Parents: Dont Let Your Kids Be Your Therapist!
Over the course of this column, I have often referred to the various creative ways
that we humans find to avoid looking honestly at ourselves.
lately, another common strategy keeps coming to my attention. It involves the way we can
focus on our children to avoid focussing on
ourselves. During infancy, intense focus is
necessary. But if we arent careful, it
can become a lifetime habit. This habit can be a convenient way to avoid taking
responsibility for more difficult and fundamental personal issues of our own.
For example, a parent may come to
counselling to discuss how their childs behavior is out of control. They will
usually find it quite easy to talk about this topic because many of us would rather talk
about our children (or anyone else), then ourselves. We feel less vulnerable doing this.
Obviously, in many families, problems
with the children stem from problems with the parents. Unfortunately, problems with
parents may be considered too
risky to look at. This factor can make it very difficult to actually help
of our children have unknowingly become the scapegoats for their families. The scapegoat
is the child whose behavior draws attention away from the real problem. (family
dysfunction, tensions, or secrets) This intention is purposeful but unconscious. The
scapegoat will usually be described, as acting out in some way and easily
becomes the center of attention. Many families have one. All of you know some!
This child begins to believe very
early in life that its intrinsically bad. Of course, they dont understand that
they are simply providing a function within the family dynamic. Often, that function is to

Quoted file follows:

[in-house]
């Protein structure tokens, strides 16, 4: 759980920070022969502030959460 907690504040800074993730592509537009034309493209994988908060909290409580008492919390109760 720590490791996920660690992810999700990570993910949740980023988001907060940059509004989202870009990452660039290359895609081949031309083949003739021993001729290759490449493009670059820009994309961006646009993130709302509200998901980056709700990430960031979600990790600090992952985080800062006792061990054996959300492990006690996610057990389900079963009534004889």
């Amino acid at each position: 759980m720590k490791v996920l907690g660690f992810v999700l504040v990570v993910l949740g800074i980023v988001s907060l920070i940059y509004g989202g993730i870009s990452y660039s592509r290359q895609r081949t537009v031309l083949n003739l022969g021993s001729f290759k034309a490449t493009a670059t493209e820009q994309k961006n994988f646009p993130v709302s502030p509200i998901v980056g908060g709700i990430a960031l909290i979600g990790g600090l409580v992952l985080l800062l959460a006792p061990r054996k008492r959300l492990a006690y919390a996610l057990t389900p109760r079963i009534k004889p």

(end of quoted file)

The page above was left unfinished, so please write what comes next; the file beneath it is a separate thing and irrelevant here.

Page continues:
draw the tension away from the conflicted parental relationship. In cases like this,
unless a couple is willing to risk looking at themselves, the childs behavior is not
likely to change.
Another fairly common example of a
parental problem looking like the childs problem, would be the child who misbehaves
because of the parents inability to be assertive and set limits.
We have all seen children of all
ages, unconsciously (but purposefully), push parents with intolerable behaviors
practically begging the parent to set the limit for them. In these cases, the
parents lack of assertiveness and boundaries will show up in the child very early.
Whose problem is this?
Our childs behavior can be a
reflection of our own buried issues. While seeking help for our childrens problems,
we dont want to forget to look at ourselves. Is there a lesson there for us?
Continued curiosity and conscious personal growth on your part as parents will go a long
way to helping your children.
While its true that some children have problems, which are not related to family dynamics, its also true that many are. Do your own work as individuals and couples. Dont wait for your children to manifest problems as clues to the work that you need to do. Just choose a path for personal and relationship growth and get travelling. Dont make your kids be your therapist!
For more information, please contact Krisanna Jeffery at
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Krisanna Jeffery www.Krisanna.com